This accessible textbook provides a comprehensive introduction and guide to theories of voting and electoral behaviour. By carefully presenting and explaining the major technical and methodological advances made in voting studies, the text serves to provide a complete review of the different approaches and techniques that have characterized this area of study from its origins to the present day. The book includes separate chapters on abstention and electoral competition, and employs a range of empirical examples from a number of countries. It concludes by looking at how voting studies might evolve in the future.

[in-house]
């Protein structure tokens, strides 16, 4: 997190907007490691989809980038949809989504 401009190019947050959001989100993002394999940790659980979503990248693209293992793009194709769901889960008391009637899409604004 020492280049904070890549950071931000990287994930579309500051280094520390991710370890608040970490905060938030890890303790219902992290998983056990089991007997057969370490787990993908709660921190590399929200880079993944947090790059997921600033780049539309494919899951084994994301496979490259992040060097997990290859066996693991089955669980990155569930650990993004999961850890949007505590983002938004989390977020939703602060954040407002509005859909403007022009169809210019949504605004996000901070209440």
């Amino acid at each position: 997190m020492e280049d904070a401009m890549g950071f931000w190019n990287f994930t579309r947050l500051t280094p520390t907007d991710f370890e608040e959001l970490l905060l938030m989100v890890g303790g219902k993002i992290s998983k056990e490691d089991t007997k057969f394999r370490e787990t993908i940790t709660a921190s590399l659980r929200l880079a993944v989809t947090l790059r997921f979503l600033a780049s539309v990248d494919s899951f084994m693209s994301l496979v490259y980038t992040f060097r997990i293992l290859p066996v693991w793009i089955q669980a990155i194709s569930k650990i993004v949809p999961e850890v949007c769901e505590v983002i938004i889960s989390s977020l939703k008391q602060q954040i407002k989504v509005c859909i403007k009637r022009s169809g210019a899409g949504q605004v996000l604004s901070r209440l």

Over the previous eight chapters, we have presented the main theoretical elements relating to voting behaviour, together with their key methodological features and the general historical trajectory of their development. The six broad conceptual areas which we have analysed form the main ‘schools of thought’, principally the sociological and rational choice perspectives, together with derived analytical approaches, such as economic and spatial theories and models. Within the voting literature, we have cited those works which we feel best illustrate the above theories and approaches in the case of demand-side perspectives. In other words, we have very deliberately taken the voter herself as the point of departure.

There are some areas concerning voters’ perceptions which we have spent less time on than we might, for instance ...

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